May 19, 2015
Designs of the Year Awards 2015
From advertisements that attack organic waste to self-driving cars, the 2015 Designs of the Year Awards cover the full scope of contemporary design. Organized annually by the London-based Design Museum, the awards program recognized six top designs that were selected by a jury of five, which included the likes of architect Farshid Moussavi and artist Anish Kapoor. It was clear that some […]
From advertisements that attack organic waste to self-driving cars, the 2015 Designs of the Year Awards cover the full scope of contemporary design. Organized annually by the London-based Design Museum, the awards program recognized six top designs that were selected by a jury of five, which included the likes of architect Farshid Moussavi and artist Anish Kapoor. It was clear that some projects won the jury over thanks to their sheer virtuosity. According to juror, writer, and stylist Hilary Alexander, Fashion category–winner Thomas Tait's futuristic apparel stands out for its “outstanding technical precision in terms of the paneling and innovative seaming.” Others were selected for their commitment to harness design as a social or environmental benefit. In this vein there is the Digital category–winner The Ocean Cleanup, which aims to heal seaborne pollution.
The six winners of each category—Architecture, Digital, Fashion, Graphics, Products, Transport—along with dozens of other nominees are on view at the Design Museum until March 26, 2016. In case you can’t make it, here’s a brief overview of the winners.
UC Innovation Center–Anacleto Angelini
Designed by Elemental
Located in Santiago, Chile, this 14-story building is where businesses and a university collaborate and form partnerships. Its designer, Elemental, is a non-for-profit practice that tackles infrastructure, housing, public space, transportation, and other projects that can do broad social good. This design features deep recesses that allow natural airflow and create shared spaces.
Designed by Boyan Slat, Jan de Sonneville PhD and Erwin Zwart
‘Digital’ is a broad category that includes apps, games, interfaces, and websites. This year’s winner educates, fundraises, and coordinates efforts to clean the world’s oceans. In the words of juror Anish Kapoor, the website’s designers “[take] a different view of design – that it can gather in forces via the internet and use a fairly straightforward process to deal with the problem itself.”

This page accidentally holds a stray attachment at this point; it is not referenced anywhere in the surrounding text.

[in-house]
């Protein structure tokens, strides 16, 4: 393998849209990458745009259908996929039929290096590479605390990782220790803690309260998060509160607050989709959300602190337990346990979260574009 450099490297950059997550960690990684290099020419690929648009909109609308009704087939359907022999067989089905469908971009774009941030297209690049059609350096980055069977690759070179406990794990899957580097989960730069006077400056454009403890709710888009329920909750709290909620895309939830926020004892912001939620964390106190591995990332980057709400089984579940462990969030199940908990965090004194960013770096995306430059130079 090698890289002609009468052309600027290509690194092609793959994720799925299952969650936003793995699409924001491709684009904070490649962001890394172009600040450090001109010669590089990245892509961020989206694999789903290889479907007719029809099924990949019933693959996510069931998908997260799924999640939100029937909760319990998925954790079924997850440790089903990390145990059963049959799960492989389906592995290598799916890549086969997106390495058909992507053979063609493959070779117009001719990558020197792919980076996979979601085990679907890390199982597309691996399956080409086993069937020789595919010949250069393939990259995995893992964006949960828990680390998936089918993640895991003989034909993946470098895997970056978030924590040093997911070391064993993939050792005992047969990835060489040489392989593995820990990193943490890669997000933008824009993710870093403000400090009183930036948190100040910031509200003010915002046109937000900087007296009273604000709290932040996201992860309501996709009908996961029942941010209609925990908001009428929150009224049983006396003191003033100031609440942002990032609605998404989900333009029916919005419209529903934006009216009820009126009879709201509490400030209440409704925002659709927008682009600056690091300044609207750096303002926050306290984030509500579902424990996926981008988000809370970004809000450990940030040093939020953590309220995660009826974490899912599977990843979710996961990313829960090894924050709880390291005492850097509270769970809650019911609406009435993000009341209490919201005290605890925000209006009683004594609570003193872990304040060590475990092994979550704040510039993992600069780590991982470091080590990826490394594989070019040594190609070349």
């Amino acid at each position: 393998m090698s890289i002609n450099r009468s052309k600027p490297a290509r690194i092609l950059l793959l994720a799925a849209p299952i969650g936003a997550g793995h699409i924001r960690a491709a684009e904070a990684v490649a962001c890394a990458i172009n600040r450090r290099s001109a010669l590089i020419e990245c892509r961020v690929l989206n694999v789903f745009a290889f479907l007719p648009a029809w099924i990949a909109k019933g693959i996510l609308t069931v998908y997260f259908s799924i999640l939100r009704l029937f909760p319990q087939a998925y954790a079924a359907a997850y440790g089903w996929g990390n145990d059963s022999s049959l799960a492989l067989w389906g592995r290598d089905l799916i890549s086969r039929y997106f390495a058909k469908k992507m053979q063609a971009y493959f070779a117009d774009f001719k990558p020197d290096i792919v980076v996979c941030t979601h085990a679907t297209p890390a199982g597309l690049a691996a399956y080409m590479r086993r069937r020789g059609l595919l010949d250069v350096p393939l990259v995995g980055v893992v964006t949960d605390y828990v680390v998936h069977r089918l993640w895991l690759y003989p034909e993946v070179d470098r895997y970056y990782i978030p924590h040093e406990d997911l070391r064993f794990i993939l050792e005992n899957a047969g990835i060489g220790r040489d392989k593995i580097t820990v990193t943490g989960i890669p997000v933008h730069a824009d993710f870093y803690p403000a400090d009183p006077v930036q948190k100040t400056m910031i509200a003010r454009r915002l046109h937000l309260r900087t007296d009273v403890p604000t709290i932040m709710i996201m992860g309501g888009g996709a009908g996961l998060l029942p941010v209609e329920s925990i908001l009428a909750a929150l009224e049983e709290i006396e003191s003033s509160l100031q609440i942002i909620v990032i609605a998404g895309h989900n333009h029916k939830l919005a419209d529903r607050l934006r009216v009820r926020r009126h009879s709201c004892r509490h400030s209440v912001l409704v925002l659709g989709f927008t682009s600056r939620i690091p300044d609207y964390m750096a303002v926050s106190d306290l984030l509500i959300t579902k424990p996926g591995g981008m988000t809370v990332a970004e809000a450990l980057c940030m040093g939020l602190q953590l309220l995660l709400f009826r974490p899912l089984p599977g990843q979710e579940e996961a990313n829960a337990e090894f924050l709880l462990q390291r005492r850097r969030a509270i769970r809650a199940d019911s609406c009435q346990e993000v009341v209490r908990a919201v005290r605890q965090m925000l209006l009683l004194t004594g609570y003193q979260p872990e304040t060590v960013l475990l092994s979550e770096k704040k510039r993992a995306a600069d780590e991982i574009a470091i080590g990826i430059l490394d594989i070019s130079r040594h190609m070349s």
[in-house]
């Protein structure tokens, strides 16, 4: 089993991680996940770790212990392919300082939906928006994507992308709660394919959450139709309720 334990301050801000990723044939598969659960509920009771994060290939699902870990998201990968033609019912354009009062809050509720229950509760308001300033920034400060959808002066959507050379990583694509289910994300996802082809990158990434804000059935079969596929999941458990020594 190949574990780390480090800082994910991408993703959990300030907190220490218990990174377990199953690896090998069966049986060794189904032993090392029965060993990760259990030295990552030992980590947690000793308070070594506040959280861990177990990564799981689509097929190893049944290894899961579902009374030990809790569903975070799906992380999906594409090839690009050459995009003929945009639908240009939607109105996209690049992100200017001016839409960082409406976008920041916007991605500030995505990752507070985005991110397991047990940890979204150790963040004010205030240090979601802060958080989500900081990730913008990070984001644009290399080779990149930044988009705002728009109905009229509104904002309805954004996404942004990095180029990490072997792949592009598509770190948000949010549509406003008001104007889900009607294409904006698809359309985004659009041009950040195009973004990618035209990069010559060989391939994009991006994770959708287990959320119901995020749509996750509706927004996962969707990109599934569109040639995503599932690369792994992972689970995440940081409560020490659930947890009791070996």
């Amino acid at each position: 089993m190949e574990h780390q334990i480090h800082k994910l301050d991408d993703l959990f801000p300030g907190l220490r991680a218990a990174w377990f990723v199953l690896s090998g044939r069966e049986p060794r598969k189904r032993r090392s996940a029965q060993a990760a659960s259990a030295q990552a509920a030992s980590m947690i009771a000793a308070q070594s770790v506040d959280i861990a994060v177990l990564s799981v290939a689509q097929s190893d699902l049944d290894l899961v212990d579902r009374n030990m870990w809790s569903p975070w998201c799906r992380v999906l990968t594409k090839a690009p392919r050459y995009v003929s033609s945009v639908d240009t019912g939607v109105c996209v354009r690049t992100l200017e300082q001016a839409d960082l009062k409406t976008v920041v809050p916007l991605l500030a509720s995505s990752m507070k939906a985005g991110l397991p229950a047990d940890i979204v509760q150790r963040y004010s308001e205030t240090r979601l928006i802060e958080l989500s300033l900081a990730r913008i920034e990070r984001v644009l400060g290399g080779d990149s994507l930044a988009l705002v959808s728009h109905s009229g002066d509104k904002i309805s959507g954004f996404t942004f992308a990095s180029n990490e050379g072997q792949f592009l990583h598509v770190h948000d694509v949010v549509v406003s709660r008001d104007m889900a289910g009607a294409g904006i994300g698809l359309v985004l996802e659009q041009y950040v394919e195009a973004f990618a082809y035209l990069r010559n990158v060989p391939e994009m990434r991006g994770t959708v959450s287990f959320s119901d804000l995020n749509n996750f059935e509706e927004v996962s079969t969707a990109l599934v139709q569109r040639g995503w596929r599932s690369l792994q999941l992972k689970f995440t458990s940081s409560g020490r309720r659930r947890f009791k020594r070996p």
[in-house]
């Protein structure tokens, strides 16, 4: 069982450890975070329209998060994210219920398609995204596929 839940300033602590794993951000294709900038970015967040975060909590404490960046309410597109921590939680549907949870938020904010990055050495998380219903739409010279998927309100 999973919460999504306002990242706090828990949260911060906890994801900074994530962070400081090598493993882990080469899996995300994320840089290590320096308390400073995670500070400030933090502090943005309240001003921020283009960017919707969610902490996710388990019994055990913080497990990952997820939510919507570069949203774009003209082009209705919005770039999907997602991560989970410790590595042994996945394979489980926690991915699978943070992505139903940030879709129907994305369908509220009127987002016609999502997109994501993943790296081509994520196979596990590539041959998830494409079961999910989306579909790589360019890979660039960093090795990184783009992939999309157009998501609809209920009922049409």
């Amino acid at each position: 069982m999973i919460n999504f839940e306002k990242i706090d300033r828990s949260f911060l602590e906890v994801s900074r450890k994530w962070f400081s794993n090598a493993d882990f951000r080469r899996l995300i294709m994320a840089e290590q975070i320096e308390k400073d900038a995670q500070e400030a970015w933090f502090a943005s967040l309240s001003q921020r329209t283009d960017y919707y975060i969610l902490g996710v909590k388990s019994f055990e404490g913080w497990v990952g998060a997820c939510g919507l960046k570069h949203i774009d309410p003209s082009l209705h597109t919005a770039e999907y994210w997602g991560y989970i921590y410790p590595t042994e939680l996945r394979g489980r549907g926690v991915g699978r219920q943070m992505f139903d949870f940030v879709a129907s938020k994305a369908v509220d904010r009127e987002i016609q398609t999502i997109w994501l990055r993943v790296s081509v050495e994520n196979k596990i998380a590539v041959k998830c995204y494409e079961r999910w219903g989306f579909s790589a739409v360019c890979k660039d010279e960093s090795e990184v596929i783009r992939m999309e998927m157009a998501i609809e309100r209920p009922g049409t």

Thomas Tait Autumn Winter 13/14
Designed by Thomas Tait
Hettie Judah, fashion writer and editor who first nominated Tait for the award, best sums his mastery: “He creates pieces in which the decorative pattern and the structural pattern of the garment are as one: what appears to be a simple striped trouser is constructed like a three dimensional jigsaw….to create crisp geometry in the pattern and a fitted garment without sideseams.” Tait won the inaugural LVMH young designer prize in 2014.
Inglorious Fruits and Vegetables
Designed by Marcel for Intermarché
Can you judge a vegetable by its cover? Many do, rejecting them when they are perfectly viable, resulting in massive amounts of wasted resources. That prompted a French supermarket chain to launch an ad campaign to sway public opinion. Designed by Paris and New York-based Marcel, their work uses humor and stark realism to make their point.
Designed by Donald Ingber and Dan Dongeun Huh
Researchers at the Wyss Institute for Biologically-Inspired Engineering have created an alternative to the expensive, fraught, and sometimes ineffective practice of animal-based drug testing. The team developed a microchip that mimics a functioning human lung using small amounts of human blood, lung cells, and a special membrane. The small chip isn’t complex or expensive – it’s a simple mechanism that could be widely used. The team aims to replicate this approach to recreate kidneys and other organs for testing purposes.
Designed by YooJung Ahn, Jared Gross and Philipp Haban
These purpose-built self-driving prototypes were first tested about one year ago, and in the words of juror Richard Woolley, its combination of technologies are a “precursor to a real revolution in personal transport.” With the likes of Elon Musk claiming the problem of self-driving cars is very solvable – if not solved already – the question is simply who will foster and dominate the market first?